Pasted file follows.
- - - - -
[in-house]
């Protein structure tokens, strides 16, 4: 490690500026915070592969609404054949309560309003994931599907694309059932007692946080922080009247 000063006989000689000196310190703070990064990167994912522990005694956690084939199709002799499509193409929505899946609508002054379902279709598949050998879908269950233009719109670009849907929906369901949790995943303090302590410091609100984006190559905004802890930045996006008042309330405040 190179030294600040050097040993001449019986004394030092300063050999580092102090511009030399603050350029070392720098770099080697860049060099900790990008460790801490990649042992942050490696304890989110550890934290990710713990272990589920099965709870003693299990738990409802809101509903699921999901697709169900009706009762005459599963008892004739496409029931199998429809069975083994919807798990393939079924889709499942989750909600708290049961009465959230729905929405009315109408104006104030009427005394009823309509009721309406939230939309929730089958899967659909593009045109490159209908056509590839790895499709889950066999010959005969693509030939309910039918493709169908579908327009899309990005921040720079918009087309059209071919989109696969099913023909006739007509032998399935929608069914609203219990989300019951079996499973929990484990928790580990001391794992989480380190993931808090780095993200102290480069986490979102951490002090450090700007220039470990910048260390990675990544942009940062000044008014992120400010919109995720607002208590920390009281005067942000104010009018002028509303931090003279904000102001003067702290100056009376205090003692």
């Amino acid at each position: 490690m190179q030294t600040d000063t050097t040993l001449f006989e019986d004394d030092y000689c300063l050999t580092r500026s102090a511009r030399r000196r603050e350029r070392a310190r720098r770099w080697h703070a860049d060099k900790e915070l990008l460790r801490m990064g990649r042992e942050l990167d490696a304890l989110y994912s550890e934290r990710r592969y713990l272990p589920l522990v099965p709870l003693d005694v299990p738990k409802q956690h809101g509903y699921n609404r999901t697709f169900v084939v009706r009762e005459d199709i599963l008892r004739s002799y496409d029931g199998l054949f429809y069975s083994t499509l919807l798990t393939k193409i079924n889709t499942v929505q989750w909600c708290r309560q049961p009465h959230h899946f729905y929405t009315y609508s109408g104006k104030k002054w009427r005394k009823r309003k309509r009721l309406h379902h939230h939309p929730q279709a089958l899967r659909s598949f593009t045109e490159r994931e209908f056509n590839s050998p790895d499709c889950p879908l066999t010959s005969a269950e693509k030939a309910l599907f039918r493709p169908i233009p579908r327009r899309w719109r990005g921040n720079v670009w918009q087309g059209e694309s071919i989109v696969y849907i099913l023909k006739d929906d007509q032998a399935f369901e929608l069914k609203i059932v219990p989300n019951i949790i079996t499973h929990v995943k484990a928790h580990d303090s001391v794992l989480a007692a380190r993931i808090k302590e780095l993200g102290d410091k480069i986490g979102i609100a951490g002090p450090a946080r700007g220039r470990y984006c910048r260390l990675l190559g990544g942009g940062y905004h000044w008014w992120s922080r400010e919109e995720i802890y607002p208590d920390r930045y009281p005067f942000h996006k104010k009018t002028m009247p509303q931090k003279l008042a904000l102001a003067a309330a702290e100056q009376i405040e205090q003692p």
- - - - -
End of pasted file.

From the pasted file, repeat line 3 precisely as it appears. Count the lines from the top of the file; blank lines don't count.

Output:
């Amino acid at each position: 490690m190179q030294t600040d000063t050097t040993l001449f006989e019986d004394d030092y000689c300063l050999t580092r500026s102090a511009r030399r000196r603050e350029r070392a310190r720098r770099w080697h703070a860049d060099k900790e915070l990008l460790r801490m990064g990649r042992e942050l990167d490696a304890l989110y994912s550890e934290r990710r592969y713990l272990p589920l522990v099965p709870l003693d005694v299990p738990k409802q956690h809101g509903y699921n609404r999901t697709f169900v084939v009706r009762e005459d199709i599963l008892r004739s002799y496409d029931g199998l054949f429809y069975s083994t499509l919807l798990t393939k193409i079924n889709t499942v929505q989750w909600c708290r309560q049961p009465h959230h899946f729905y929405t009315y609508s109408g104006k104030k002054w009427r005394k009823r309003k309509r009721l309406h379902h939230h939309p929730q279709a089958l899967r659909s598949f593009t045109e490159r994931e209908f056509n590839s050998p790895d499709c889950p879908l066999t010959s005969a269950e693509k030939a309910l599907f039918r493709p169908i233009p579908r327009r899309w719109r990005g921040n720079v670009w918009q087309g059209e694309s071919i989109v696969y849907i099913l023909k006739d929906d007509q032998a399935f369901e929608l069914k609203i059932v219990p989300n019951i949790i079996t499973h929990v995943k484990a928790h580990d303090s001391v794992l989480a007692a380190r993931i808090k302590e780095l993200g102290d410091k480069i986490g979102i609100a951490g002090p450090a946080r700007g220039r470990y984006c910048r260390l990675l190559g990544g942009g940062y905004h000044w008014w992120s922080r400010e919109e995720i802890y607002p208590d920390r930045y009281p005067f942000h996006k104010k009018t002028m009247p509303q931090k003279l008042a904000l102001a003067a309330a702290e100056q009376i405040e205090q003692p």